Precut PPF’s Evolution
By Mike Burke
I ran into a competitor of mine at the International Window Film Conference and Tint-Off™ in Virginia Beach a couple weeks ago. This guy came from the body shop industry before he got into paint protection film (PPF), so he was very good at taking cars apart. He’d take off fenders, door handles, take the lights out and built up a good following several years ago making YouTube and Facebook videos bragging about his craft and telling everyone that this was the proper way to install PPF.
Know Your Product
It drove me a little crazy at the time because these videos were feeding some of the we were misperceptions we were already dealing with from the vinyl wrap industry in which the materials are much thinner than PPF and customers are used to all the edges being wrapped. So they would come in asking for every edge to be wrapped and we would educate them on why this material isn’t meant to do that. Then here comes a guy all over social media who’s new to the industry saying “Yes you can—and should— wrap every edge!”
The problem is that unlike vinyl, PPF objectively isn’t meant to be installed this way. First, it’s intended as a sacrificial layer. It’s not indestructible—PPF just takes the abuse instead of your paint, so eventually the film will sustain enough damage that you’re going to want to peel it off and replace it. Do you want to have to disassemble the car again every time you get a rock chip and have to replace one panel? Also because of the thickness and self-healing properties, when the film is wrapped with too much tension or around edges that shouldn’t be wrapped, those edges come loose every six months. This brings the customer back to the shop asking us to trim something and ever more suspicion that the longevity of the material isn’t what was advertised. In reality, the “perfect, artistic” install was incorrect.
Back to Basics
So it was awesome to run into this guy a could weeks ago. He came up to me, gave me a hug, and told me that he’s stopped disassembling cars for installation. He now does it the way we and the way most shops across the country do. It wasn’t profitable for him to take four times as long to do a car. (Also, we were banging them out so much faster that we could afford to charge far less and he was losing business to us).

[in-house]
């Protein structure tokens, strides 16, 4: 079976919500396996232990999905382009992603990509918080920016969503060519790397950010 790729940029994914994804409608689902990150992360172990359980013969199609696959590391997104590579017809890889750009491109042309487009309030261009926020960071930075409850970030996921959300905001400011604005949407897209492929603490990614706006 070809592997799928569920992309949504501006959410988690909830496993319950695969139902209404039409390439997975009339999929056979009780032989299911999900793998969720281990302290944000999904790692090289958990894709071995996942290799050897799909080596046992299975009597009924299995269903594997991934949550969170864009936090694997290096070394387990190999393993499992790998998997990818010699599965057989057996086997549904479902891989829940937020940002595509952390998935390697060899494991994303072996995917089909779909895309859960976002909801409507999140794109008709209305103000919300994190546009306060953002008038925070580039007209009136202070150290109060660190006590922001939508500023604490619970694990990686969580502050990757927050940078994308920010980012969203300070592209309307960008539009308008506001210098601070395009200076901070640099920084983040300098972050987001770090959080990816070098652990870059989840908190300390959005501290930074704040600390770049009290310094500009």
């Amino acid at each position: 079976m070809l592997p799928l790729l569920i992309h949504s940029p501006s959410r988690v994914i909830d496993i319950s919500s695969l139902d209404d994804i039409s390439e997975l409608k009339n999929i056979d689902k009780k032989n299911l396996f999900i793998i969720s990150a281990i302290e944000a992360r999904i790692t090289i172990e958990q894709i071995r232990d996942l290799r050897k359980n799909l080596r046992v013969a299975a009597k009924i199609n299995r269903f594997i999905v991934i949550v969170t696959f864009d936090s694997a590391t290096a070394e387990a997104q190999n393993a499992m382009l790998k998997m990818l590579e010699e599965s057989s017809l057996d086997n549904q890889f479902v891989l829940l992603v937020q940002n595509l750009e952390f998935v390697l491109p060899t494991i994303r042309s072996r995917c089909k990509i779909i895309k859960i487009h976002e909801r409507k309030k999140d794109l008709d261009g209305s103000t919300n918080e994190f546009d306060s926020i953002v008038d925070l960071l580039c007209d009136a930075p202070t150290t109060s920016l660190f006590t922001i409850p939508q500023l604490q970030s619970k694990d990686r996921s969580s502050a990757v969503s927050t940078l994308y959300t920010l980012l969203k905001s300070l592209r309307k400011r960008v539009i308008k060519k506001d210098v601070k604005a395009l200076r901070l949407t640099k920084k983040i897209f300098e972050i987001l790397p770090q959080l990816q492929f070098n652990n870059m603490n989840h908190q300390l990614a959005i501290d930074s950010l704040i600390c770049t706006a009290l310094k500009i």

A Fitting Pattern
I think this can show how the PPF industry has evolved and how the supply side is finally catching up to customer expectations. Years ago, computer cut patterns were awful and didn’t fit, giving rise to a lot of shops bulking to have a better end-product. My competitor mentioned above took that to an extreme, but he wasn’t completely in left field. Over the past several
years, patterns have gotten a lot better and the software has improved to where you can now extend certain edges and modify the patterns to suit your style, so bulking is becoming less necessary.
Having a team of people putting on pre-cut patterns is the way to maximize profits in this business. After watching the marketing, manufacturing, sales and installation tactics for this product change over the past 15+ years, it’s really cool to see it come full circle.
Mike Burke has worked in the window film industry for 33 years and is a 2023 inductee into the Window Film Hall of Fame™. His company, Sun Stoppers, has more than 71 locations in 28 states and offers residential and commercial tint and decorative film services as well as automotive tint, paint protection and ceramic coatings. If you have a question for Burke to tackle in a future column, email him at firstname.lastname@example.org.
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